It was still dark when they arrived in Cojimar. Others had arrived before them. Some were taking their coffee at La Terraza, which every morning opened earlier and earlier. It had once been a famous bar for the tourists: its black bean soup had been featured in a European travel guide and for six months, La Terraza had more Spanish and Dutch backpackers than they could feed. These days, though, most of the traffic was in the curious and the foolhardy.

The old man stood on the deck and nodded at the boy and his mother. The mother ordered water, saying it was for the boy, but the old man understood and made her a coffee as well. He brought the boy a guava pastry. When the mother said she didn’t have money, the old man held up his hand.

“I have my own,” he said. “I know.”

The boy thanked him, but did not eat the pastry. The old man looked at the boy and then at the mother.

“He is young,” the old man said.

“Six, almost seven,” said the mother. “He is small for his age.”

“Too small for that long journey,” the old man said. He saw something in the boy’s eyes.

“We are only going fishing,” the mother said.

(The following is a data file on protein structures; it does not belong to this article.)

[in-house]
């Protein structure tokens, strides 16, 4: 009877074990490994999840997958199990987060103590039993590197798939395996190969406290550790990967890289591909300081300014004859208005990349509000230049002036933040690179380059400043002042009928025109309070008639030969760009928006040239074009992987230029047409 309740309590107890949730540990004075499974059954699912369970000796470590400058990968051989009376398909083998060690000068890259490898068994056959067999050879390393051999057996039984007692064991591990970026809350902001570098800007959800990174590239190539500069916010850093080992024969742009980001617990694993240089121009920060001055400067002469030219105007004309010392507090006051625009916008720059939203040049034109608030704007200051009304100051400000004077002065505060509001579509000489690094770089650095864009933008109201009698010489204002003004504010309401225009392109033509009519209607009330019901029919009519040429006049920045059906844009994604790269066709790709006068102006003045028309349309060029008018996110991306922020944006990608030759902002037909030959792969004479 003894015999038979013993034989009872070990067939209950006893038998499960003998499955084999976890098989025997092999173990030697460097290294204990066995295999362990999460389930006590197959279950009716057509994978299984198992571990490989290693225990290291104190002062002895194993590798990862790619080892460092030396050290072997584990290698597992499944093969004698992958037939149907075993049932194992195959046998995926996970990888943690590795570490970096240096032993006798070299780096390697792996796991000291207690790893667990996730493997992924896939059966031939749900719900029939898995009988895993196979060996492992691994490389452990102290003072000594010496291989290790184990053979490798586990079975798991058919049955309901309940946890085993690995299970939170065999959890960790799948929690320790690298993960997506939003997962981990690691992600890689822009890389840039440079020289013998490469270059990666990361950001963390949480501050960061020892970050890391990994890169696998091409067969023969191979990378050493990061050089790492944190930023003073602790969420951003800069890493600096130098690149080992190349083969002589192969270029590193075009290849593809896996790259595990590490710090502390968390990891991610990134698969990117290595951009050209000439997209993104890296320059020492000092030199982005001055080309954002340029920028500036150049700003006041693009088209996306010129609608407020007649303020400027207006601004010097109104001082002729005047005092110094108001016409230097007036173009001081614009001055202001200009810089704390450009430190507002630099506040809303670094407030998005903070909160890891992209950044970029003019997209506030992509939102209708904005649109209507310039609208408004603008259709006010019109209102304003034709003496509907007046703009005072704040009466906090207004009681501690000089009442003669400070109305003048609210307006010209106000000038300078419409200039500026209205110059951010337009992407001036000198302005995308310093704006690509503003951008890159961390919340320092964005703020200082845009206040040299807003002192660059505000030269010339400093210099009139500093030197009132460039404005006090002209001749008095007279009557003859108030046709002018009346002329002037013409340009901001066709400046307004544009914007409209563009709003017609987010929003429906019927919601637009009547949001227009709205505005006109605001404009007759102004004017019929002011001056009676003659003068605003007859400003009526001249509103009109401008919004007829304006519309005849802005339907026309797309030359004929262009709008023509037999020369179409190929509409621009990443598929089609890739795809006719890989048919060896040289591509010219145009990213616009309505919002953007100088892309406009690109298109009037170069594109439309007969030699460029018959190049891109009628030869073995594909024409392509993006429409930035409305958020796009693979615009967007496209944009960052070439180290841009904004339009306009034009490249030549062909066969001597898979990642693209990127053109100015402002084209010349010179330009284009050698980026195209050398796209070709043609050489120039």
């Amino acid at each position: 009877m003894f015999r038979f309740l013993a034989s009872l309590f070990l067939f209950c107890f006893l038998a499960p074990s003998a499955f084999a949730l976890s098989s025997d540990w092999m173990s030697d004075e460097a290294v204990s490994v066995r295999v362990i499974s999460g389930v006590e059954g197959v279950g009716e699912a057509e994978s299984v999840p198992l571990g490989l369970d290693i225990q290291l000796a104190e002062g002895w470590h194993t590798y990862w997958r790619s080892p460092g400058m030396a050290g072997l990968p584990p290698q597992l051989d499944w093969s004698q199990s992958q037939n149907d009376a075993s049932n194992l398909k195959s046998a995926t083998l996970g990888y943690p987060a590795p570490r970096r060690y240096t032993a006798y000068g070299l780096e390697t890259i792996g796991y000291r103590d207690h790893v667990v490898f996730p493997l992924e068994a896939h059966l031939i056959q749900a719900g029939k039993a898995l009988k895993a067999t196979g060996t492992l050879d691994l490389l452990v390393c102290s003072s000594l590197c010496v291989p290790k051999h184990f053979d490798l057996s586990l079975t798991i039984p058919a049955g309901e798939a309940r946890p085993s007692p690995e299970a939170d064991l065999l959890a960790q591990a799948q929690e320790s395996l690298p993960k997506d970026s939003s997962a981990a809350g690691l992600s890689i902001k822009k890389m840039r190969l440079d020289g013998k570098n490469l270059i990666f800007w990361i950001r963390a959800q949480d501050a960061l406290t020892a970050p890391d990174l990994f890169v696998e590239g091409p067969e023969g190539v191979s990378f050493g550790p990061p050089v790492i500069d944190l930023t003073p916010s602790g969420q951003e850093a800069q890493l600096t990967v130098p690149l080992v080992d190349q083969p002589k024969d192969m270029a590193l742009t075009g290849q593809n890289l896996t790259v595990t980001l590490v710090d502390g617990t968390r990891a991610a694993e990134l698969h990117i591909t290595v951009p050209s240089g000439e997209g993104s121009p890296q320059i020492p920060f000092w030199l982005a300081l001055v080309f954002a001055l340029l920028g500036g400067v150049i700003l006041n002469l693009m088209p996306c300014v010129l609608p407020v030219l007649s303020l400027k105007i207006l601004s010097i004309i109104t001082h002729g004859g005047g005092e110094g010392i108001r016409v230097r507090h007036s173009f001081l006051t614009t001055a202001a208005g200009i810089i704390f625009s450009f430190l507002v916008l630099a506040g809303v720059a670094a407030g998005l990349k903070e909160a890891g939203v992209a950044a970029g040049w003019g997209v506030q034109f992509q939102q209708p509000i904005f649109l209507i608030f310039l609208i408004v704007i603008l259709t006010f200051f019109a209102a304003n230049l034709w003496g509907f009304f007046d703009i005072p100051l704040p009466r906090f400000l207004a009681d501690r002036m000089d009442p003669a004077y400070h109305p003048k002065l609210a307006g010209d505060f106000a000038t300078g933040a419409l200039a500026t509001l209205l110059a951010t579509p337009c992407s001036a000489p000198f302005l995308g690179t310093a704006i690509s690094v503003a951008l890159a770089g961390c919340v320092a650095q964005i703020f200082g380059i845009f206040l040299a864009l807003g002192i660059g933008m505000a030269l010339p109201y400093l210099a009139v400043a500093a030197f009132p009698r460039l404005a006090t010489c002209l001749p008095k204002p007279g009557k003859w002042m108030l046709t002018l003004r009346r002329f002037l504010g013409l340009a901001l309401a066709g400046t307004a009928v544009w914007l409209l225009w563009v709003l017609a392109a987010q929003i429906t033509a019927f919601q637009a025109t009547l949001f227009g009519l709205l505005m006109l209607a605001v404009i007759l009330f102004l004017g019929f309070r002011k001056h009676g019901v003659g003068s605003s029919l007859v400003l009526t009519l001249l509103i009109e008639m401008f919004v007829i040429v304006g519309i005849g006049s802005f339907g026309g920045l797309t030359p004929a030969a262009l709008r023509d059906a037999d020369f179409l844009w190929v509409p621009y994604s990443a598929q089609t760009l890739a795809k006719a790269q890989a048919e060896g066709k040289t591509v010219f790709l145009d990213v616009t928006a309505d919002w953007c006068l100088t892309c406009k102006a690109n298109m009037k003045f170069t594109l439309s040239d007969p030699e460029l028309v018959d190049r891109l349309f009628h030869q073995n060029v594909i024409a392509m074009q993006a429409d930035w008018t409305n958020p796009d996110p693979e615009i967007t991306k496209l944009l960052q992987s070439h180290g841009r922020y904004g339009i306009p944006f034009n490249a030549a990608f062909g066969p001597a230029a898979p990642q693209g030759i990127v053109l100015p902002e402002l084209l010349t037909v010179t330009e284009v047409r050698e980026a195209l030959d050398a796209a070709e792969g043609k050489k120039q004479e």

“All the same, the boy is young and fragile and the sea is deep and rough.”

“It is a short fishing trip,” the woman said, pulling the boy close to her. “Don’t bring the evil eye down on us.”

“Go with God,” the old man said.

At the water’s edge, the boy had tried to run back . No, no, no, that ship cannot fly! The others laughing. The boy hated these kinds of jokes that he couldn’t understand. The boy ran almost as far as La Terraza. The old man, watching, took a step down onto the rocky beach. But one of the men from the raft caught up with the boy and held him aloft. His legs kicked and the old man thought he looked like a sad little crab.

“That ship cannot fly!” the boy screamed into the sky.

The old man realized that the boy could not swim. He took another step toward the shore, but the man already had the boy on the raft. Twice, the boy tried to jump out and a crowd from La Terraza gathered to watch.